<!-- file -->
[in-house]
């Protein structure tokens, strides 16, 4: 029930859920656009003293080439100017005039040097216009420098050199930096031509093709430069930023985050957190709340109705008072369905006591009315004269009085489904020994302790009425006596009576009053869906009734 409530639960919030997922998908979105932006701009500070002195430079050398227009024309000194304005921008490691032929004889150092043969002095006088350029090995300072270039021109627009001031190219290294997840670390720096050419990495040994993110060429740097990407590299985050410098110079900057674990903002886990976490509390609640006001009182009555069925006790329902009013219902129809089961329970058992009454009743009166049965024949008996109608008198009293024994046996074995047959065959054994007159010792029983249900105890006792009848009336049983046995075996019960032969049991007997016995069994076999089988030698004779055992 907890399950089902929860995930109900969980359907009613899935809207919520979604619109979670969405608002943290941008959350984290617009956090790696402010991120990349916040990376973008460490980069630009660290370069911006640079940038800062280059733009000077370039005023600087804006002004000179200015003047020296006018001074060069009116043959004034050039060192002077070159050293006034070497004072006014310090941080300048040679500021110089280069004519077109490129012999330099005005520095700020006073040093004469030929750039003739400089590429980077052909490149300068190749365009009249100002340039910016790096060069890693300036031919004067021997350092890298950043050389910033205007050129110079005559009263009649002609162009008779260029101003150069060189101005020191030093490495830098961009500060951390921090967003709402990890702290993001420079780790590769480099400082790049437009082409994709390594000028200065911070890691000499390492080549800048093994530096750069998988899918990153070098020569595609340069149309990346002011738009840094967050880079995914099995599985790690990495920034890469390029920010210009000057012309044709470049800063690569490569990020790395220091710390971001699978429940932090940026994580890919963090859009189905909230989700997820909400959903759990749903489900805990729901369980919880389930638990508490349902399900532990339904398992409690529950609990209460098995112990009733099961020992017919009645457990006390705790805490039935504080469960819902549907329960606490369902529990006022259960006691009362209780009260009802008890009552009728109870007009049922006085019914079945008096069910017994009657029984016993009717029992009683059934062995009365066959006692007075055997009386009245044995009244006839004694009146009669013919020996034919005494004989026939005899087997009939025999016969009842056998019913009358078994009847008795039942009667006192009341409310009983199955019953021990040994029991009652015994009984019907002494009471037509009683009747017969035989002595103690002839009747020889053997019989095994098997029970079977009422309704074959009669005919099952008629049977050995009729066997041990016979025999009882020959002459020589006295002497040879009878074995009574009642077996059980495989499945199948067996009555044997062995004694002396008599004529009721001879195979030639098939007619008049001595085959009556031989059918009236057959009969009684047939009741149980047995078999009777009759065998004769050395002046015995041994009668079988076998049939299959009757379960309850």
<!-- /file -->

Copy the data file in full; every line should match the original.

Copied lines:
[in-house]
């Protein structure tokens, strides 16, 4: 029930859920656009003293080439100017005039040097216009420098050199930096031509093709430069930023985050957190709340109705008072369905006591009315004269009085489904020994302790009425006596009576009053869906009734 409530639960919030997922998908979105932006701009500070002195430079050398227009024309000194304005921008490691032929004889150092043969002095006088350029090995300072270039021109627009001031190219290294997840670390720096050419990495040994993110060429740097990407590299985050410098110079900057674990903002886990976490509390609640006001009182009555069925006790329902009013219902129809089961329970058992009454009743009166049965024949008996109608008198009293024994046996074995047959065959054994007159010792029983249900105890006792009848009336049983046995075996019960032969049991007997016995069994076999089988030698004779055992 907890399950089902929860995930109900969980359907009613899935809207919520979604619109979670969405608002943290941008959350984290617009956090790696402010991120990349916040990376973008460490980069630009660290370069911006640079940038800062280059733009000077370039005023600087804006002004000179200015003047020296006018001074060069009116043959004034050039060192002077070159050293006034070497004072006014310090941080300048040679500021110089280069004519077109490129012999330099005005520095700020006073040093004469030929750039003739400089590429980077052909490149300068190749365009009249100002340039910016790096060069890693300036031919004067021997350092890298950043050389910033205007050129110079005559009263009649002609162009008779260029101003150069060189101005020191030093490495830098961009500060951390921090967003709402990890702290993001420079780790590769480099400082790049437009082409994709390594000028200065911070890691000499390492080549800048093994530096750069998988899918990153070098020569595609340069149309990346002011738009840094967050880079995914099995599985790690990495920034890469390029920010210009000057012309044709470049800063690569490569990020790395220091710390971001699978429940932090940026994580890919963090859009189905909230989700997820909400959903759990749903489900805990729901369980919880389930638990508490349902399900532990339904398992409690529950609990209460098995112990009733099961020992017919009645457990006390705790805490039935504080469960819902549907329960606490369902529990006022259960006691009362209780009260009802008890009552009728109870007009049922006085019914079945008096069910017994009657029984016993009717029992009683059934062995009365066959006692007075055997009386009245044995009244006839004694009146009669013919020996034919005494004989026939005899087997009939025999016969009842056998019913009358078994009847008795039942009667006192009341409310009983199955019953021990040994029991009652015994009984019907002494009471037509009683009747017969035989002595103690002839009747020889053997019989095994098997029970079977009422309704074959009669005919099952008629049977050995009729066997041990016979025999009882020959002459020589006295002497040879009878074995009574009642077996059980495989499945199948067996009555044997062995004694002396008599004529009721001879195979030639098939007619008049001595085959009556031989059918009236057959009969009684047939009741149980047995078999009777009759065998004769050395002046015995041994009668079988076998049939299959009757379960309850």